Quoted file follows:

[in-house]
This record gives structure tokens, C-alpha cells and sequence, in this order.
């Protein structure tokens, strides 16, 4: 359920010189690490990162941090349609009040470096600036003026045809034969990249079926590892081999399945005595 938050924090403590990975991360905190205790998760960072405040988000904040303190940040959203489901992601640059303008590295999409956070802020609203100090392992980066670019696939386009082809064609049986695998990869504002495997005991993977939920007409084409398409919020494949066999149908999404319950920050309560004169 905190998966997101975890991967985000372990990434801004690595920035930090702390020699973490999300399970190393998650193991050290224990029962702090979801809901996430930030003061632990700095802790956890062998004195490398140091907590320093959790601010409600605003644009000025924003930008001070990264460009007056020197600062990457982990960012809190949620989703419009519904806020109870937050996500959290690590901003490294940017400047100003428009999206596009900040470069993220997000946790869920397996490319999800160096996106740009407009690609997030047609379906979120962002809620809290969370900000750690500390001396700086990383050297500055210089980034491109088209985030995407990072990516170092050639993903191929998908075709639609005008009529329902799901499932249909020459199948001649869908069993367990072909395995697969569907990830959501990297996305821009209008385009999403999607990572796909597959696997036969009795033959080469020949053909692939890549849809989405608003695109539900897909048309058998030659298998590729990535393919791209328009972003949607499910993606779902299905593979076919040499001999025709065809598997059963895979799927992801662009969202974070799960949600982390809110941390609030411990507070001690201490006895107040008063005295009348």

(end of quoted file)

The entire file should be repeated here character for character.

[in-house]
This record gives structure tokens, C-alpha cells and sequence, in this order.
């Protein structure tokens, strides 16, 4: 359920010189690490990162941090349609009040470096600036003026045809034969990249079926590892081999399945005595 938050924090403590990975991360905190205790998760960072405040988000904040303190940040959203489901992601640059303008590295999409956070802020609203100090392992980066670019696939386009082809064609049986695998990869504002495997005991993977939920007409084409398409919020494949066999149908999404319950920050309560004169 905190998966997101975890991967985000372990990434801004690595920035930090702390020699973490999300399970190393998650193991050290224990029962702090979801809901996430930030003061632990700095802790956890062998004195490398140091907590320093959790601010409600605003644009000025924003930008001070990264460009007056020197600062990457982990960012809190949620989703419009519904806020109870937050996500959290690590901003490294940017400047100003428009999206596009900040470069993220997000946790869920397996490319999800160096996106740009407009690609997030047609379906979120962002809620809290969370900000750690500390001396700086990383050297500055210089980034491109088209985030995407990072990516170092050639993903191929998908075709639609005008009529329902799901499932249909020459199948001649869908069993367990072909395995697969569907990830959501990297996305821009209008385009999403999607990572796909597959696997036969009795033959080469020949053909692939890549849809989405608003695109539900897909048309058998030659298998590729990535393919791209328009972003949607499910993606779902299905593979076919040499001999025709065809598997059963895979799927992801662009969202974070799960949600982390809110941390609030411990507070001690201490006895107040008063005295009348």